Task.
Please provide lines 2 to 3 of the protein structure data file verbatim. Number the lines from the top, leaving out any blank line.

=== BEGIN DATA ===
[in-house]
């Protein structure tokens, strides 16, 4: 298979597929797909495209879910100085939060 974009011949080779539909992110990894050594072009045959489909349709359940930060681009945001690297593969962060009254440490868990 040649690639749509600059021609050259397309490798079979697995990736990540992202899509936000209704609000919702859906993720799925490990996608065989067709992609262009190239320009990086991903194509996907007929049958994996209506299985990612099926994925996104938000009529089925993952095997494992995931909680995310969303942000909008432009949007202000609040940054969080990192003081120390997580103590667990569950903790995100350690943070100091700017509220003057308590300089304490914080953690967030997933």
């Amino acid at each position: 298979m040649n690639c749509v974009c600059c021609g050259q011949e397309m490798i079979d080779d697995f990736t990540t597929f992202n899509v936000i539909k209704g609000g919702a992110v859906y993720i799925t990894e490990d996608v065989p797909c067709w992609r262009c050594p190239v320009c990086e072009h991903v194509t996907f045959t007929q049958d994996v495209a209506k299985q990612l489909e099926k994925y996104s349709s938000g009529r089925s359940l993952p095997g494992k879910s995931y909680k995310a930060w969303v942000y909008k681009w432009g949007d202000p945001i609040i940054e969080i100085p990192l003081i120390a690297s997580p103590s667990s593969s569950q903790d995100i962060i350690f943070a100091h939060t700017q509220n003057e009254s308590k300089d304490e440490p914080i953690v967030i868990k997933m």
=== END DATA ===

């Protein structure tokens, strides 16, 4: 298979597929797909495209879910100085939060 974009011949080779539909992110990894050594072009045959489909349709359940930060681009945001690297593969962060009254440490868990 040649690639749509600059021609050259397309490798079979697995990736990540992202899509936000209704609000919702859906993720799925490990996608065989067709992609262009190239320009990086991903194509996907007929049958994996209506299985990612099926994925996104938000009529089925993952095997494992995931909680995310969303942000909008432009949007202000609040940054969080990192003081120390997580103590667990569950903790995100350690943070100091700017509220003057308590300089304490914080953690967030997933």
């Amino acid at each position: 298979m040649n690639c749509v974009c600059c021609g050259q011949e397309m490798i079979d080779d697995f990736t990540t597929f992202n899509v936000i539909k209704g609000g919702a992110v859906y993720i799925t990894e490990d996608v065989p797909c067709w992609r262009c050594p190239v320009c990086e072009h991903v194509t996907f045959t007929q049958d994996v495209a209506k299985q990612l489909e099926k994925y996104s349709s938000g009529r089925s359940l993952p095997g494992k879910s995931y909680k995310a930060w969303v942000y909008k681009w432009g949007d202000p945001i609040i940054e969080i100085p990192l003081i120390a690297s997580p103590s667990s593969s569950q903790d995100i962060i350690f943070a100091h939060t700017q509220n003057e009254s308590k300089d304490e440490p914080i953690v967030i868990k997933m």